On a German press conference held on the 24th of April 1942 for the international press, the legend arose of what we nowadays call the Baedeker Raids or Baedeker Blitz. Four days later, a Swedish newspaper, the Stockholm Tidningen, publishes a report. A member of the Aussenministerium, the Ministry of Foreign Affairs, baron Gustav Braun von Sturm is being quoted as:
"We shall go out and bomb every building in Britain marked with three stars in the Baedeker Guide."
The previous day, the Luftwaffe bombed Exeter. Between April 23rd and May 3rd, the historical cities Exeter, Bath, Norwich, Canterbury and York fell victim to multiple attacks. All these cities were of little strategic significance, but featured universities, Roman and medieval buildings, and local attractions such as cathedrals. Moreover, they were mentioned in the Baedeker guide.
Let us take Exeter as an example. The city would be bombed 19 times. On August 9 1940 the local newspaper had written that the ravage caused by the German bombs was limited to a canary dying from shock and a few chickens. However, the damage inflicted upon the city significantly increased during the night between May 3 and May 4, when the Luftwaffe released 75 tons of bombs and 10.000 incendiary bombs; 161 people died, 476 were injured, and 29.65 acres of the city was being destroyed, all caused by "just" 20 bombers. Afterwards the German radio broadcasted:
"Exeter is the jewel of the West; we destroyed that jewel and the Luftwaffe will return to finish its job."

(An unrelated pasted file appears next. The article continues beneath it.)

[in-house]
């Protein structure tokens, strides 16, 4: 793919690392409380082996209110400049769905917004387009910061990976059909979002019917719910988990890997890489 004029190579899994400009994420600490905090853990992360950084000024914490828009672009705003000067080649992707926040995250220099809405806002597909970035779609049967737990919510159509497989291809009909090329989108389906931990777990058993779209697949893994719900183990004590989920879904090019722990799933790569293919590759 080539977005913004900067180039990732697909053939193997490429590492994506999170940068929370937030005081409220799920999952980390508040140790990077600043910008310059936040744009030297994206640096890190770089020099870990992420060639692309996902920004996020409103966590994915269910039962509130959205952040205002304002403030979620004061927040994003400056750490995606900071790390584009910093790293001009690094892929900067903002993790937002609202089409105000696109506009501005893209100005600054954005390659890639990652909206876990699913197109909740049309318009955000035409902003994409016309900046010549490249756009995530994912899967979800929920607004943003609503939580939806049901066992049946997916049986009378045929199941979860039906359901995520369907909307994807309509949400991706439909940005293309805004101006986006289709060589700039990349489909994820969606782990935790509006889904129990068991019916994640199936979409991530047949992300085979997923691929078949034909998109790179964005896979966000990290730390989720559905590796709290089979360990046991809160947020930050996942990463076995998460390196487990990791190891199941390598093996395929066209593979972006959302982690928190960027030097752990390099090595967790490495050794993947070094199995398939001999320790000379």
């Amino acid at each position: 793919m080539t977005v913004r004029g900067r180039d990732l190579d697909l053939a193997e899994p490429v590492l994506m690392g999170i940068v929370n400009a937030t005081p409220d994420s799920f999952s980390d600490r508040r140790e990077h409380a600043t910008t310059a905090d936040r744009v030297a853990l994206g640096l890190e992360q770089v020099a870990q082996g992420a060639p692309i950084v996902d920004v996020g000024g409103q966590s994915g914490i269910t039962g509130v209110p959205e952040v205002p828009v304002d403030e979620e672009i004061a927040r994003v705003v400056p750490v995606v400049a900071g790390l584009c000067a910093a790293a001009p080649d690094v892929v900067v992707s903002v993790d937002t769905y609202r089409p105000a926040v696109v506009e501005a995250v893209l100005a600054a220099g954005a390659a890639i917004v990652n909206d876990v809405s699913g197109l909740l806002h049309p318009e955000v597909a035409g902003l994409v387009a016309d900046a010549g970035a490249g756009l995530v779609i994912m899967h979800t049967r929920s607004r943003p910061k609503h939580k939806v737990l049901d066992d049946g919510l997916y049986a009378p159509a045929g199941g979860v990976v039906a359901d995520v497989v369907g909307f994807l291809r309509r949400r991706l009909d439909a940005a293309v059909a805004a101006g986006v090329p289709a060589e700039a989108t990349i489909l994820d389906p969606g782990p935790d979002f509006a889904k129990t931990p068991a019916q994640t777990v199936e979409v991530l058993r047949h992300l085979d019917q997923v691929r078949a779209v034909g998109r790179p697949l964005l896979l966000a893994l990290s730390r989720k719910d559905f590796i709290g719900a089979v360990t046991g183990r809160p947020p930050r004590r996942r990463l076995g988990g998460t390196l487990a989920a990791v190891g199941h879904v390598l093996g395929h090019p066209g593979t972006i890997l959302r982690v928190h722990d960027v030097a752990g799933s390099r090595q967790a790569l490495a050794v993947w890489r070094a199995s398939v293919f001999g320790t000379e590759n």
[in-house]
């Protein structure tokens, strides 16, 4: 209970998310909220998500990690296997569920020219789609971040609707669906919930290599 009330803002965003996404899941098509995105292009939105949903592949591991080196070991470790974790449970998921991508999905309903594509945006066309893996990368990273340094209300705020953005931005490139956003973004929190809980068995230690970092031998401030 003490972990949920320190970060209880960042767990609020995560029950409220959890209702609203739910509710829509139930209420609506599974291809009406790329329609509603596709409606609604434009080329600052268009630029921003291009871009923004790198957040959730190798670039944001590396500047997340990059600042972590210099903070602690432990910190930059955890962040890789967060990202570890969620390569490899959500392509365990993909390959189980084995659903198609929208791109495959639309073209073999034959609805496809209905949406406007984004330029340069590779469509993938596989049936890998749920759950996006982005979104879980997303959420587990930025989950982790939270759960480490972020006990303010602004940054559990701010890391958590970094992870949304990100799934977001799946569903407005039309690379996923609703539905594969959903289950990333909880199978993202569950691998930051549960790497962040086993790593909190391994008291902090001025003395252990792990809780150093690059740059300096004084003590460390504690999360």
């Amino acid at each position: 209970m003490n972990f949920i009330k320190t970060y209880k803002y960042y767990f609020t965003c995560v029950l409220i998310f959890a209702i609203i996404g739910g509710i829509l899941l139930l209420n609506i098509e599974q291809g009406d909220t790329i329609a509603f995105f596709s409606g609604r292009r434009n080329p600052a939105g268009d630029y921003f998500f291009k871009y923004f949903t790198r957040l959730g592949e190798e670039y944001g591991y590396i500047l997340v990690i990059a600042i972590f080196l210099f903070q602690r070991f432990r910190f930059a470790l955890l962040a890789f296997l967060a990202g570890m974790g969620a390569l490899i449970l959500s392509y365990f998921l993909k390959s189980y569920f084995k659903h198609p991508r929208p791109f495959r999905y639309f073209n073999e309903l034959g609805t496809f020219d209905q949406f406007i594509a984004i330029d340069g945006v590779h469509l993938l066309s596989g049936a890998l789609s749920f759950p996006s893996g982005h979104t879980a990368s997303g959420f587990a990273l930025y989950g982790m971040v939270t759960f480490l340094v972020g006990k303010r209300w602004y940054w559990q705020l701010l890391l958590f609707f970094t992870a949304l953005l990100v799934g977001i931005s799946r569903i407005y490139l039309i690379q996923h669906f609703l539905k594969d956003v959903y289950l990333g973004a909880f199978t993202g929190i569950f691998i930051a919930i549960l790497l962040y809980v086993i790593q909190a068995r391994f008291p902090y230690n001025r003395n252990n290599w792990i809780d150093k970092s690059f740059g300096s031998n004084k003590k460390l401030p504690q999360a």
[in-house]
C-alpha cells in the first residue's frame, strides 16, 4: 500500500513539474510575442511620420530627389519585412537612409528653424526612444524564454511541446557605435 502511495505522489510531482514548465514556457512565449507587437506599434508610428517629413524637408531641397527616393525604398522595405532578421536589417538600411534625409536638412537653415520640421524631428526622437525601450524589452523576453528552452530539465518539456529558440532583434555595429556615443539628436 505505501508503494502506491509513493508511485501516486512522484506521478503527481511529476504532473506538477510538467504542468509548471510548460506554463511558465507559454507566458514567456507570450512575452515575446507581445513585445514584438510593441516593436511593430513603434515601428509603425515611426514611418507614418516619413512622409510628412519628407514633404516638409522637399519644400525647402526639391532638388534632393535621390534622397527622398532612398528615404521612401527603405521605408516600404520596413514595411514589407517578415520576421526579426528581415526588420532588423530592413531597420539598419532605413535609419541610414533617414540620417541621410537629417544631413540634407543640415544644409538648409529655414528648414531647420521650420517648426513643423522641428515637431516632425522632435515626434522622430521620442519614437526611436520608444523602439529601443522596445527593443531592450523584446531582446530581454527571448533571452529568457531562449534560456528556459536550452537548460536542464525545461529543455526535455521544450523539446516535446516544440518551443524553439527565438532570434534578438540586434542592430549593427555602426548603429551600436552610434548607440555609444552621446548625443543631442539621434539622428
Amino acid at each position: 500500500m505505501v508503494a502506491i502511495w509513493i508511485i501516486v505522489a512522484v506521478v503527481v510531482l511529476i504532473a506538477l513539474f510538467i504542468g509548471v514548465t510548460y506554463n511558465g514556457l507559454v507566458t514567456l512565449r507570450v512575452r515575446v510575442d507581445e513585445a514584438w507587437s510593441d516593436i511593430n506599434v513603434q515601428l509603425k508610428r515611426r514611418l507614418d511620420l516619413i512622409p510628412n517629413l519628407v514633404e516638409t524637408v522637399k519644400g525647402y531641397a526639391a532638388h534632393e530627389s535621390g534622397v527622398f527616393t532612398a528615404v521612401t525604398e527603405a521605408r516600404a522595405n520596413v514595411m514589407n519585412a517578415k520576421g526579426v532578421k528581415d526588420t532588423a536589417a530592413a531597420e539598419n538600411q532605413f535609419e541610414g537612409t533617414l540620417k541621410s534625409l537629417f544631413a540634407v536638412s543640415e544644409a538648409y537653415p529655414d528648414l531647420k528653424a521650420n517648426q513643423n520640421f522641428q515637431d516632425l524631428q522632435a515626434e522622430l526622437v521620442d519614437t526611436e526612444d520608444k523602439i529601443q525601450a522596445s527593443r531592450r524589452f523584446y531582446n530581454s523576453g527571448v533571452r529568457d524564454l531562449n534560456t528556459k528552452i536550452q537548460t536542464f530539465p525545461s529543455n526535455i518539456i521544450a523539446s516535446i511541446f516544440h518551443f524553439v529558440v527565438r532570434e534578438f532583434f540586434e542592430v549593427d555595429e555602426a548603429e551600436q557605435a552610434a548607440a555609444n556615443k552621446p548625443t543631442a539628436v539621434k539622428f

The Royal Air Force, however, also had to finish its job. The first three years of war were relatively uneasy with regard to the air raids on Germany. This soon would change.
The Baedeker Raids on British cities were just pinpricks compared to what the Royal Air Force planned for the upcoming months. Each plane that was able to release bombs featured in the so-called 1000 Bomber Raids; 1047 on Cologne (May 30/31 1942, operation Millennium), 956 on Essen (June 2/3) and another 1006 on Bremen (June 25/26). The devastation was immense and Germany suffered even more; the Luftwaffe grew weaker due to the losses suffered during the attacks on England, and the German empire had to defend itself against a never decreasing stream of bombs that burned cities, infrastructure, factories, harbours, oil-installations and other remaining valuables of the empire. Thousands of Luftschutzbunkers were built to offer shelter to the population and labourers, a cordon of Flak batteries was constructed and the Luftwaffe organisation experienced a great expansion to improve its defence. Despite the fact that these projects were successful, it was not enough. Three more years of devastating air warfare followed during which Germany remained the target of many bombardments. Of course, Hitler was annoyed. He rather would have seen his enemies in ruins.
When the balance was made up in 1945, Germany had been subjected to 1,415,745 tons of bombs, bombs that caused 7,5 million people to lose their homes, killed between 400.000 and 600.000, and injured a minimum of 780.000. In comparison, 60.595 died in England due to the bombs released by Germany, while in France, 67.078 died because of the bombs released by the Allied Air Forces.
Today, more than 70 years later, the traces of these bombings are still visible in German cities. Buildings initially lost are being reconstructed, such as the Frauenkirche in Dresden or a neighbourhood in Frankfurt’s city centre. Bombs are still found and have to be defused. The deaths, devastated lives, traumatized people, and disabled remain a permanent scar. Fortunately, travel guides today serve their original purpose again, and do not operate as target indicators anymore. The current travel guides of European cities acknowledge the remains of the Second World War and its museums as local attractions. The circle is complete.